We Know Best? A BCBA’s Perspective on Respecting Children’s Autonomy

Parents know best! Parents undoubtedly have an innate, profound connection with their children that allows them to always care for them and forever, carrying their best interests at heart. No matter how old your offspring may be, they will always be your child, and you know what’s best for them. Us clinicians, too, know best! We spend most of our adult lives learning how to scientifically use evidence-based strategies and techniques to help humanity. We work very hard to know what’s best! All that being said, and while I believe it to my core, it is important to recognize that knowing what is best for our children may not be the sole factor to consider when making decisions that involve them.

As a Board-Certified Behavior Analyst (BCBA), working with children on the autism spectrum and their families to help them achieve their goals and improve their quality of life, I’ve come to value the importance of respecting children’s autonomy. In this article, I will share insights into empowering children, understanding their preferences, and fostering their independence.

Respecting the autonomy of the individuals we serve is a fundamental value within our profession as BCBA practitioners. We firmly believe that recognizing, acknowledging, and honoring their right to make choices regarding their own lives contributes to their well-being and development and fosters their independence and self-determination from an early age. Empowering individuals on the spectrum with autonomy extends beyond simply offering choices to ensure that we obtain their acceptability to take part in any intervention or activity. Obtaining our clients’ acceptability of intervention can be done verbally (with them indicating through any communication modality that they want to join the current activity) or non-verbally by closely observing their behavior and interaction with an activity to gain valuable insights into their preferences and desires. For example, a child may show non-verbal acceptance by smiling, nodding, or showing enthusiasm towards an activity. On the other hand, reluctance or avoidance might indicate their disinterest in participating. As clinicians and parents, we should be mindful of these cues and use them to inform our decision-making process.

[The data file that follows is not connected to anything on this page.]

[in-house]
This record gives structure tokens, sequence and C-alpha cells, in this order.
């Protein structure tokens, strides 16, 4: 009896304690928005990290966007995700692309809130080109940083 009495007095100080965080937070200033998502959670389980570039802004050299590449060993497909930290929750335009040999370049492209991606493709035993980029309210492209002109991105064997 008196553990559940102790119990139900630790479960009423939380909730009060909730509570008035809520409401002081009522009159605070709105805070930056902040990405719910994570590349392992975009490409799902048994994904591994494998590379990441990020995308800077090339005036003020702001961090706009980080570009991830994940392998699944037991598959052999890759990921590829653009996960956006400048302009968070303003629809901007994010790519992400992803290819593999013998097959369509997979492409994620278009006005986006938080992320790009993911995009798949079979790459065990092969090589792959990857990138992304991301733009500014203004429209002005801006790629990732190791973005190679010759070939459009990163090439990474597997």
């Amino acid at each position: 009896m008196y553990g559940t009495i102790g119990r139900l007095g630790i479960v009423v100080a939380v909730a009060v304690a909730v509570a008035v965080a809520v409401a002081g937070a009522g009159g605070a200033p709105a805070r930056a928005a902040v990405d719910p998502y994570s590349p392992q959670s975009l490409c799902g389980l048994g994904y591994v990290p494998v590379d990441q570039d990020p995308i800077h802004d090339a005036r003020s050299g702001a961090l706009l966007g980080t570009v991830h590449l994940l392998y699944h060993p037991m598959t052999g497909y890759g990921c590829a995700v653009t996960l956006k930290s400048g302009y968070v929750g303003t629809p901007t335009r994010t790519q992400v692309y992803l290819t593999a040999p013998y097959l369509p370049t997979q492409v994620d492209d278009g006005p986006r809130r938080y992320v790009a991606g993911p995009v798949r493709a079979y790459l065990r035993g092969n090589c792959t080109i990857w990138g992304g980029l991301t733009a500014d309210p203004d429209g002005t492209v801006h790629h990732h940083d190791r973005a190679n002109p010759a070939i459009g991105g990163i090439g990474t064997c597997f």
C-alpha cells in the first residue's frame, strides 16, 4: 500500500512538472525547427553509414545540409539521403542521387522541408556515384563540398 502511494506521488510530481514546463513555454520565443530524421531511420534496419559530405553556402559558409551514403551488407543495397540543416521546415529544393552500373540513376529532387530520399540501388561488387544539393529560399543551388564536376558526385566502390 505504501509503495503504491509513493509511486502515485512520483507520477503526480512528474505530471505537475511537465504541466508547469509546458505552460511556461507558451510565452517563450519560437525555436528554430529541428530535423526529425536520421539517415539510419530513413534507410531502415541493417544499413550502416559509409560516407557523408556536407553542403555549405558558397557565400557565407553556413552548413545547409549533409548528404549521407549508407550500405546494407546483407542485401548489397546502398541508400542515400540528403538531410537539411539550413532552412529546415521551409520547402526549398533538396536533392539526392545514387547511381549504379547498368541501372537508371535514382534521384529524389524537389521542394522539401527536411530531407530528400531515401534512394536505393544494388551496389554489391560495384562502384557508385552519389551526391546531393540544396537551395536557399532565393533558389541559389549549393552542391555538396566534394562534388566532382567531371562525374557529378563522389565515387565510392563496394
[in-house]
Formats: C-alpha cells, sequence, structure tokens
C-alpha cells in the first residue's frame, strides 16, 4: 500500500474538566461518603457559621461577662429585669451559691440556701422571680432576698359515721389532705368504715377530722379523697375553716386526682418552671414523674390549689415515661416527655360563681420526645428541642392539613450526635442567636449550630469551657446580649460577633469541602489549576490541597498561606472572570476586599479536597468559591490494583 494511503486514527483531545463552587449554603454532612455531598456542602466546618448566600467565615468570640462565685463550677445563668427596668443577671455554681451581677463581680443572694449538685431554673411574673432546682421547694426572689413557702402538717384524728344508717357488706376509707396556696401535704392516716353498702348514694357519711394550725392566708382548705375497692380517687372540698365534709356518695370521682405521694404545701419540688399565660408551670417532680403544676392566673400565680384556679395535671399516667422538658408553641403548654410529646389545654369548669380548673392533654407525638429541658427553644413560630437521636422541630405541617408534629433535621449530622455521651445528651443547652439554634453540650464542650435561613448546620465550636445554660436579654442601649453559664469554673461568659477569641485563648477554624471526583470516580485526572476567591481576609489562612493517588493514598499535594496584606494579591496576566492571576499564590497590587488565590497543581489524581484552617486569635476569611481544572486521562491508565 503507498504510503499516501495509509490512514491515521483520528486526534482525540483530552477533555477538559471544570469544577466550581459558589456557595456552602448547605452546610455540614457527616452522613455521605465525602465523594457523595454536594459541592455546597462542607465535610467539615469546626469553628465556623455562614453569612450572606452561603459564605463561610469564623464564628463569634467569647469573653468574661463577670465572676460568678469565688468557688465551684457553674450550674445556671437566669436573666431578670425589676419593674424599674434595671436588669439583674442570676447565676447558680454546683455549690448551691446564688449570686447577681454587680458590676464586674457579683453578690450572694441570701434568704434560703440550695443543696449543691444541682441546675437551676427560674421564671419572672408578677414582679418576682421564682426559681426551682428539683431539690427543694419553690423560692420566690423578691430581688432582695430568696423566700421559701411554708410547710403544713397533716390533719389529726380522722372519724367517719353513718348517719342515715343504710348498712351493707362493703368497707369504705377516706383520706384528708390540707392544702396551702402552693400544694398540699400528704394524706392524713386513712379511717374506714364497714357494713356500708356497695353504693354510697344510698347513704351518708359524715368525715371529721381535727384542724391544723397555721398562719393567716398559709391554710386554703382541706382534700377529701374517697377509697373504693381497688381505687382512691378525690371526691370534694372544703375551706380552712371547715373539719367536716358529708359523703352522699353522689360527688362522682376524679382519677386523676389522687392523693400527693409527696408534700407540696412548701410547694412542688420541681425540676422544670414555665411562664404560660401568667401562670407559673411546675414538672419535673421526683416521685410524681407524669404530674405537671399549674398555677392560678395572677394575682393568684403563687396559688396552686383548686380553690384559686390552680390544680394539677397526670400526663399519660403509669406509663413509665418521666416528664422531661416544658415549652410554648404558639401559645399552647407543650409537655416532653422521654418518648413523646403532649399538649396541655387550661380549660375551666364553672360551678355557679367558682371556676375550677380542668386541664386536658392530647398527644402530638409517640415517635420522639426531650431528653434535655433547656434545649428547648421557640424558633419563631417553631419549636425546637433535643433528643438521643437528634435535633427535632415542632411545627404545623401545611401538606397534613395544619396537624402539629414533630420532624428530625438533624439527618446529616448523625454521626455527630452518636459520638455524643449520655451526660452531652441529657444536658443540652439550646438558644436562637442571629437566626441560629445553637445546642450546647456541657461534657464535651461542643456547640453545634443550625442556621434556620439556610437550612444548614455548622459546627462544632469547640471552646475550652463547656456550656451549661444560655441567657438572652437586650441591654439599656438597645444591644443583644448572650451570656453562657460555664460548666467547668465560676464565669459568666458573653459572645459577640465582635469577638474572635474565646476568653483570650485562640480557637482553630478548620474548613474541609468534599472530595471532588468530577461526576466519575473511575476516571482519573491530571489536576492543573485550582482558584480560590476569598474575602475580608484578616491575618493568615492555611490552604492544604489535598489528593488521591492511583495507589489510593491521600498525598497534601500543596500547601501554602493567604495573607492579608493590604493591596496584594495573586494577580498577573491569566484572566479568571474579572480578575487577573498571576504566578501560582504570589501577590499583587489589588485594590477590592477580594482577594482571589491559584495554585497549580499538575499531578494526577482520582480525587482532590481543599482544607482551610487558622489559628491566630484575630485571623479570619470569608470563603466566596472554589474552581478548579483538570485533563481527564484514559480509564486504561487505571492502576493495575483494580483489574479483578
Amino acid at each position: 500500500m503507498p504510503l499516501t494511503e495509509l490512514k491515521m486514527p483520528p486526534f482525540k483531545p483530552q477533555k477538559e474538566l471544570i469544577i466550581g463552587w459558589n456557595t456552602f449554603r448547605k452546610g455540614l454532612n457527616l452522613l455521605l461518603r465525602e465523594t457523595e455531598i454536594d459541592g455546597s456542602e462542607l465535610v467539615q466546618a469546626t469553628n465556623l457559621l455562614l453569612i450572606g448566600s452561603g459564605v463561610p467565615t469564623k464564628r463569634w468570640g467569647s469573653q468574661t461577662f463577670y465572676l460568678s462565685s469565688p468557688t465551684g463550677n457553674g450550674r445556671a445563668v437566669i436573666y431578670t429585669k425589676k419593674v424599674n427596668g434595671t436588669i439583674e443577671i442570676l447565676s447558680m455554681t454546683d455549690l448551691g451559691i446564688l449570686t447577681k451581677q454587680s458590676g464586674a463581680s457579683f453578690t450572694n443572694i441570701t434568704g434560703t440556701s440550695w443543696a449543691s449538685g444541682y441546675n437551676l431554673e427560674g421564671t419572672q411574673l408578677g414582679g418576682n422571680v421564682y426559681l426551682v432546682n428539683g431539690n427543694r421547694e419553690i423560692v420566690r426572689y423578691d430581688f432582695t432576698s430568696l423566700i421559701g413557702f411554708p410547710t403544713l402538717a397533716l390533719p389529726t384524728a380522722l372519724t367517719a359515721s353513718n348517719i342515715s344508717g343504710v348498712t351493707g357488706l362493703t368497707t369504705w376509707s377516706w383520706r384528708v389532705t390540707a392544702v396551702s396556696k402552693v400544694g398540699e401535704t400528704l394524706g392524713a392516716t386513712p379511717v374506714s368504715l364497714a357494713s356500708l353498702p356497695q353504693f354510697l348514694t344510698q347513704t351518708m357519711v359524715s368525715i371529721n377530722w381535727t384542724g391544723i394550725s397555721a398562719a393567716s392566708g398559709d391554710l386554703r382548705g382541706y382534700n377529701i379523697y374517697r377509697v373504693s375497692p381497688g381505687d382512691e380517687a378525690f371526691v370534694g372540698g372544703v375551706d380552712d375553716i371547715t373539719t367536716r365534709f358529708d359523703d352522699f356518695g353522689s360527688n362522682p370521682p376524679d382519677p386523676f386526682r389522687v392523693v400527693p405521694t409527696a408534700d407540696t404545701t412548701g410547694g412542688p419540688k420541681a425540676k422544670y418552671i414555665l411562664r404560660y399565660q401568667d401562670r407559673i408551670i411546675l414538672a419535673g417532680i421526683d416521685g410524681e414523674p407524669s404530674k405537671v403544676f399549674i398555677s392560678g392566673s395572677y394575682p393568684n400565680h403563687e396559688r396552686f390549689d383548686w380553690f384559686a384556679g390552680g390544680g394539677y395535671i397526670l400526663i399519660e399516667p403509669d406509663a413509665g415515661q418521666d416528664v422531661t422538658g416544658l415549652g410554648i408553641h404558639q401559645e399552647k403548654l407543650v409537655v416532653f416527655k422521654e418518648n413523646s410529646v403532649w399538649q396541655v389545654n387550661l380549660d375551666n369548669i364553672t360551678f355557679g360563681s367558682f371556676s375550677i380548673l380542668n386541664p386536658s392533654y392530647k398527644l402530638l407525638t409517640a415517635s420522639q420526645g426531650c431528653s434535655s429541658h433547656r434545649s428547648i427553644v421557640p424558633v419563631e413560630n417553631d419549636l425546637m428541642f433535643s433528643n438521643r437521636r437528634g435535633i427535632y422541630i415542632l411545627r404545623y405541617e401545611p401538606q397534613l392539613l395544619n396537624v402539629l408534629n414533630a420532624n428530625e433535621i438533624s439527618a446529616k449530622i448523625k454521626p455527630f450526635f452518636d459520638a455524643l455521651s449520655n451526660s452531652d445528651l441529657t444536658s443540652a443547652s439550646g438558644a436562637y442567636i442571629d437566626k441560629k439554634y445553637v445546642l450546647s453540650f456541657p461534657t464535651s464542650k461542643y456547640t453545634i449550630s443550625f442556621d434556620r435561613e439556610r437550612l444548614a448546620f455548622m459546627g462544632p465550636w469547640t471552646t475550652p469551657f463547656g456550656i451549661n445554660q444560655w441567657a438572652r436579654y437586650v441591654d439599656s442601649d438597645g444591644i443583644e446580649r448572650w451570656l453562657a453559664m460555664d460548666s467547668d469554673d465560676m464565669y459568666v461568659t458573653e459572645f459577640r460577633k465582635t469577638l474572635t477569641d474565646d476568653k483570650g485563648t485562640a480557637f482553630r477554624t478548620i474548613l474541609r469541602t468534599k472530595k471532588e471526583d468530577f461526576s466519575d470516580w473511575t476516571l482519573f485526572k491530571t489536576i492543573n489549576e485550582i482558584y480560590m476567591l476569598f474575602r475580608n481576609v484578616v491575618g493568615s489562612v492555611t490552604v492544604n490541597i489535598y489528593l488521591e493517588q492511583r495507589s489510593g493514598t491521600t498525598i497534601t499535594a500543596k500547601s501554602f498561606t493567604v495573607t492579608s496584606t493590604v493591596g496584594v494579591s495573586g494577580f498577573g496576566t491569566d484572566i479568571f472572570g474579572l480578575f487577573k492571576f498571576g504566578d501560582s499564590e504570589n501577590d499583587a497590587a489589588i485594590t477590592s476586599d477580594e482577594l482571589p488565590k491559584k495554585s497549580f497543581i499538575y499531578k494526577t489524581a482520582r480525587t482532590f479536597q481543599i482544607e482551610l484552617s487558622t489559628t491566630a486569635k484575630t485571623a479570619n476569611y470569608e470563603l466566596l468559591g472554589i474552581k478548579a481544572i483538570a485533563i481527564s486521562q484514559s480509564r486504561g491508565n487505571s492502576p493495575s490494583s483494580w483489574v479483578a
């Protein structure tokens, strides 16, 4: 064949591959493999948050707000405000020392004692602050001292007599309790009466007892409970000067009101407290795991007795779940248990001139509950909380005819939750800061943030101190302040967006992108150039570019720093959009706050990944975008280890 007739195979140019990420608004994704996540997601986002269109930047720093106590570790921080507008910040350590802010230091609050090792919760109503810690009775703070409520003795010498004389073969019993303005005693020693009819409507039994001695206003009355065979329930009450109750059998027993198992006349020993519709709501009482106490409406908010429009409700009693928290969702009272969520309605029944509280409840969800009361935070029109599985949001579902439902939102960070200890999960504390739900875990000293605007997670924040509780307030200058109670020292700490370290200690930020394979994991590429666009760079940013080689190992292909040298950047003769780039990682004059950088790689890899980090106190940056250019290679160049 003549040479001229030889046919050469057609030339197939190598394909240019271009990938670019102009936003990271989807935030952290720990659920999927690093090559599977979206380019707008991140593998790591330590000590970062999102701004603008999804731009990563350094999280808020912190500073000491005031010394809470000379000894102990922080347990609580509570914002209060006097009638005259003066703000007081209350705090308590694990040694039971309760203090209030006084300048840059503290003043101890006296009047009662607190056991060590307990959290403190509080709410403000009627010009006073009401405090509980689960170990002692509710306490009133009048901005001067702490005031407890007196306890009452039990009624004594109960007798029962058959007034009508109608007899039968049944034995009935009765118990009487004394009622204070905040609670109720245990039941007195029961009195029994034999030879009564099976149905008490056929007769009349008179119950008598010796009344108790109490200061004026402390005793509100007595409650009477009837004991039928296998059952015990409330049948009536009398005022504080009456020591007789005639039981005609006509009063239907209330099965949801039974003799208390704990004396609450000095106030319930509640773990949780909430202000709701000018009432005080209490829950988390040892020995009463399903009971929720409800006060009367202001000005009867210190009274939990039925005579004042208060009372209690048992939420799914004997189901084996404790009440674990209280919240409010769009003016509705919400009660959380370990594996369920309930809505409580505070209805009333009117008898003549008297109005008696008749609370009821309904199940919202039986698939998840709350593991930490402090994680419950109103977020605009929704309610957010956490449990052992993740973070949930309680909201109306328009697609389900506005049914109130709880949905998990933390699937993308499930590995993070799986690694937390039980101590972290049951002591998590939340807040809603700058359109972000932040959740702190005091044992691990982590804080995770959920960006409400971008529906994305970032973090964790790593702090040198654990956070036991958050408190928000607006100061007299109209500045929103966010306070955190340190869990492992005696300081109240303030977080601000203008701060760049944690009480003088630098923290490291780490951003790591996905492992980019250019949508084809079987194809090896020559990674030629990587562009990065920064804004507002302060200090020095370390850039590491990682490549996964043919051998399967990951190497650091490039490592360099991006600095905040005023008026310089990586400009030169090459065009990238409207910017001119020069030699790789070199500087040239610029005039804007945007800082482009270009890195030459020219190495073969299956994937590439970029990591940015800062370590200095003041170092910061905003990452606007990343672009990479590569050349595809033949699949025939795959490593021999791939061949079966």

Our goal as clinicians is to design work activities and interventions that create an individualized rewarding environment. By taking their preferences into account, we promote their independence and self-determination. This will facilitate the learning and behavior change we are aiming for while the child is willing to participate. For example, if a child is motivated by cars, incorporating car-based activities into their learning can enhance their engagement, motivation, and willingness to participate.

Parents of individuals on the autism spectrum also play a crucial role in their children’s autonomy. As parents, it is easy and common to fall into the trap of making decisions for them, thinking that we are doing what is in their best interest, without considering their preferences or desires. However, it is essential to remember that our children have their own unique personalities, preferences, and needs. By considering their input, we can better understand their perspectives and ensure that we are making choices that align with their wishes.

It is also important to note that respecting a child’s autonomy does not mean granting them complete control over every decision. As adults, we have a responsibility to safeguard their safety and well-being. However, balance is key. We can always make the right decision, but we definitely need to start considering how we can present this decision in a way that suits my child and provide choices. By doing so, we promote their independence and self-determination while still maintaining a safe and supportive environment.
We (parents and clinicians) care the most, and we may know best, but we definitely don’t know enough. We care deeply and strive to make the best decisions for our children. However, it’s essential to recognize the value of empowering children, understanding their preferences, and fostering their independence. By restructuring our approach, considering their input, and finding the right balance between autonomy and safety, we create an environment where children can thrive and reach their full potential.

 

Written by:
Shaza Attia, MA, BCBA, IBA
Early Intervention Supervising BCBA